Monday, 22 July 2002 09:58

Three types of insurance most forget to buy

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While most business owners are careful to maintain adequate coverage for theft, fires, floods and other natural disasters, too many overlook three critical areas of vulnerability. Business interruption insurance reimburses for overhead expenses and loss of profits when a fire or other occurrence interferes with day-to-day operations. It’s separate from disaster coverage, which addresses physical damage. Be sure the policy protects against the failure of a primary vendor to provide materials or products you need to conduct business. If your business encompasses more than one location, look into blanket coverage for property damage, business interruption and extra expenses. You can…
Monday, 22 July 2002 09:58

Something a little more stylish

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My dad once gave me an Armani suit, and until I finally wore the knees and elbows shiny, it was my favorite. Actually, he bought it for himself, in a mood to wear something other than his accustomed Brooks Brothers styling. So he went into one of those shops where the hired hands communicate by sniffing, and eventually settled on the Armani. They chalked the waist and the cuffs and sent it out for tailoring. A week or so later, my dad picked it up, took it home and tried it on. “No matter how long I looked in the…
Monday, 22 July 2002 09:58

Paperless office, ha, ha, ha

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If you kept all the records your business produces, you’d be buried in paper. However, not having the right record readily available when the IRS calls may be hazardous to your company’s health. That’s why you need to speak with a CPA or other records retention experts before any spring cleaning. “You want to keep records if you need to produce them for any authority,” says Joel S. Cohn, tax partner at Snyder, Cohn, Collyer, Hamilton & Associates, P.C., a Bethesda, Md.-based accountancy. Snyder, Cohn offers its clients a handy “records retention schedule” to help them decide what paper must…
Monday, 22 July 2002 09:58

News clips

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Health oasis Looking for reliable information on the Net regarding that strange skin rash you’ve developed? Try the Mayo Clinic’s Health O@sis at www.mayohealth.org. The library has information on everything from arthritis to urinary tract infections. There’s information on alternative medicine and sections on men’s health, women’s health and children’s health. The site features a handy glossary for getting definitions of medical terms without spending six years in medical school. When will I be cured? Medscape is a site where doctors, students and consumers can search among more than 7,000 full-text articles on the latest medical research. If you want…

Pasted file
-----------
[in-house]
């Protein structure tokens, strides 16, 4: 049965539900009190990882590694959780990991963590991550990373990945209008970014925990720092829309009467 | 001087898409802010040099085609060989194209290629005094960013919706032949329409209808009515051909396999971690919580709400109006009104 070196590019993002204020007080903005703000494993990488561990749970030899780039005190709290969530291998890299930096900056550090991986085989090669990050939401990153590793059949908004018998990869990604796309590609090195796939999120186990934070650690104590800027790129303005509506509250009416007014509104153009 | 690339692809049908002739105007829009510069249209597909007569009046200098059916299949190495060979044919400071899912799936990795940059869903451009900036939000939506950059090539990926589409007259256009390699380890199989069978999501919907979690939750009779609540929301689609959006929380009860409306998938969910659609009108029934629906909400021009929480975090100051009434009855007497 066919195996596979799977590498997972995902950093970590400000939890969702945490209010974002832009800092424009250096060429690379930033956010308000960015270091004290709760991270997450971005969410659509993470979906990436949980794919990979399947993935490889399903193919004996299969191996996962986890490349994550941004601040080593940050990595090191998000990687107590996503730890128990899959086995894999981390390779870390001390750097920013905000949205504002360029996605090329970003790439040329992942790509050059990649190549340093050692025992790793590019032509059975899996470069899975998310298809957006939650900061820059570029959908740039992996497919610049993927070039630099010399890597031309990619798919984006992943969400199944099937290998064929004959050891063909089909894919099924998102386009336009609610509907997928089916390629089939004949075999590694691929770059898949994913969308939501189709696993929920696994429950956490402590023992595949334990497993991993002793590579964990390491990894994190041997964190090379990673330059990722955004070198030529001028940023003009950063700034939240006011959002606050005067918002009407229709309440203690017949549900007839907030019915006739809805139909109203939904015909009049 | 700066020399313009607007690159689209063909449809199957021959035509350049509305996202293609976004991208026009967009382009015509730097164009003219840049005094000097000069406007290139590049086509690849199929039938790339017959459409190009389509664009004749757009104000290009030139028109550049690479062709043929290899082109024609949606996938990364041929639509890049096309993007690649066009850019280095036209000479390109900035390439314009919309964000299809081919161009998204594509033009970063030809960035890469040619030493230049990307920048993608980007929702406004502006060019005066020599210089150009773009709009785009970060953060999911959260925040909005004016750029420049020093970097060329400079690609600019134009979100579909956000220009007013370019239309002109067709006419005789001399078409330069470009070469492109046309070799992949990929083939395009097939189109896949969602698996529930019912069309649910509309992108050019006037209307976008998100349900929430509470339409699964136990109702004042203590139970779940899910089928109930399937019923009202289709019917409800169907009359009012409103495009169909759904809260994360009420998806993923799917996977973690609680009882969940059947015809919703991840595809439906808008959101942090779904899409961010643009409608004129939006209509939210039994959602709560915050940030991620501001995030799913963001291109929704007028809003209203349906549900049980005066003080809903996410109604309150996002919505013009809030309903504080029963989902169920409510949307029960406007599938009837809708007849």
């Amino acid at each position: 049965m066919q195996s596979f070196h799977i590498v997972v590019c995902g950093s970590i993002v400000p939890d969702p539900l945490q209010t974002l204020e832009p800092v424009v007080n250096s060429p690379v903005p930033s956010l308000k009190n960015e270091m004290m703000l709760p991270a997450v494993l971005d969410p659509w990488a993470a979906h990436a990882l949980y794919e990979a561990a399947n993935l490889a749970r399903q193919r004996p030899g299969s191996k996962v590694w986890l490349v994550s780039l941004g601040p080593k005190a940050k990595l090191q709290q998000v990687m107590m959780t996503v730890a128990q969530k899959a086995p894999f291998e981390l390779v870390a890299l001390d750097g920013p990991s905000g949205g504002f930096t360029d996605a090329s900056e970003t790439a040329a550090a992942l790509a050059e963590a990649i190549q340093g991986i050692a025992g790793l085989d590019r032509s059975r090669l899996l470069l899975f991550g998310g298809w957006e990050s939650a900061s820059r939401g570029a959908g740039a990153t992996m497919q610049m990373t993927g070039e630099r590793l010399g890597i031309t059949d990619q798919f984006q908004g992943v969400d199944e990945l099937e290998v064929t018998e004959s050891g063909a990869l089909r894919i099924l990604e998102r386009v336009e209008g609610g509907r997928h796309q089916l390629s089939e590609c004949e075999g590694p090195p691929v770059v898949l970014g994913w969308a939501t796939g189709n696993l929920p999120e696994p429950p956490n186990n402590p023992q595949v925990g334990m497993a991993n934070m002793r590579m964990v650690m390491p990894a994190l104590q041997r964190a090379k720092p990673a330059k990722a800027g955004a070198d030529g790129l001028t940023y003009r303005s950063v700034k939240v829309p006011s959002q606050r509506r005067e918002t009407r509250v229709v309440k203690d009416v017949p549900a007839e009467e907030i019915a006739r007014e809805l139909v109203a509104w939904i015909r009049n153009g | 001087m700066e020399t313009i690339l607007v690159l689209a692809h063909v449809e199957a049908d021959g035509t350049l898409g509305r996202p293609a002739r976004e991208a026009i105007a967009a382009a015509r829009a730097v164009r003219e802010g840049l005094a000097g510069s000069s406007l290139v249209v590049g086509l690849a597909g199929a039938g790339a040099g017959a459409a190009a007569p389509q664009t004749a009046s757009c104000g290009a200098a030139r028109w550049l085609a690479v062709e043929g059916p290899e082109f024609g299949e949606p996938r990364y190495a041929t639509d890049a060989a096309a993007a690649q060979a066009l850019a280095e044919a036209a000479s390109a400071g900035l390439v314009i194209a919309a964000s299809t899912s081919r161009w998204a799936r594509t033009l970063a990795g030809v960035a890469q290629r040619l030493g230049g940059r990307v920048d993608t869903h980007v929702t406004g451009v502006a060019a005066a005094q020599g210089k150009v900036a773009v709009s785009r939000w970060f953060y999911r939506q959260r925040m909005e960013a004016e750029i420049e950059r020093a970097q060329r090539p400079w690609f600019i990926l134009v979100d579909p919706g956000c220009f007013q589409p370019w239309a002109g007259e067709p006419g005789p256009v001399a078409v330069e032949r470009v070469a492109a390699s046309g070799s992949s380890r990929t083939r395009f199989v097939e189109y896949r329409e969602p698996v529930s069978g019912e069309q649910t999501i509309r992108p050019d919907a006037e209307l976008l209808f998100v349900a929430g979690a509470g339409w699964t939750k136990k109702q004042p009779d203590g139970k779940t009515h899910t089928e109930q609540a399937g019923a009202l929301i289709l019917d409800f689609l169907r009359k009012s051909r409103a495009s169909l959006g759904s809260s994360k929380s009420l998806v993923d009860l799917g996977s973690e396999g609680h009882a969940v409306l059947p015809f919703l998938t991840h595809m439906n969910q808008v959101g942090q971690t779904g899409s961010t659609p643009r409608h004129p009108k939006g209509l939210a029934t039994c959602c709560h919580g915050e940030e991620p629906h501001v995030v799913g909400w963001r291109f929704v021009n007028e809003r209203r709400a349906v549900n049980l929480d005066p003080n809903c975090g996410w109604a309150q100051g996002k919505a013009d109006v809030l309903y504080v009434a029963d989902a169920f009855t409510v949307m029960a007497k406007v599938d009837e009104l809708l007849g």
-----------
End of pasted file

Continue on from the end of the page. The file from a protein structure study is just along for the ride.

Monday, 22 July 2002 09:58

It takes more than a good idea

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Mark Richey started his business like most entrepreneurs—with a nose-to-the-ground search for capital. He says he “knew better” than to count on bank financing to provide seed capital for his Internet-hosted telesales, telemarketing and customer service business. So he targeted the private investment and venture capital community instead. “In 1997, I incorporated, and at that moment I started talking to people,” says Richey, president of Cincinnati-based Intelecare Inc. Those discussions eventually led him to Innovest, a venture capital conference that rotates annually among Cleveland, Columbus and Cincinnati. Richey says the training he received and contacts he made after being selected…
Monday, 22 July 2002 09:58

High anxiety

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More than 19 million Americans suffer from anxiety disorders, but fewer than one-third receive treatment. Are you one of them? If you suffer from symptoms such as panic attacks, obsessive thoughts, flashbacks or nightmares, you may have an anxiety disorder that should receive medical or psychological treatment. “Business people that feel great responsibility and continuous stress, and do not get enough of the rest they need in terms of sleep and relaxation, are more likely to suffer from a mental disorder,” says Michael Faenza, president and CEO of the National Mental Health Association. “Their behavior has a lot to do…
Monday, 22 July 2002 09:58

Ergo standards

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The Occupational Safety and Health Administration has set summer as a target date for issuing national ergonomics standards. SBN talked to Gary Klatsky, an expert in human factors and ergonomics and a cognitive psychologist at the State University of New York at Oswego. Why does there need to be a national ergonomics standard? There were 277,000 cumulative trauma disorder cases reported in 1997. Although the numbers of reported cases has declined the past two years, the costs related to these injuries are tremendous. Do you think a particular industry will be targeted, or will the standards apply to all sectors?…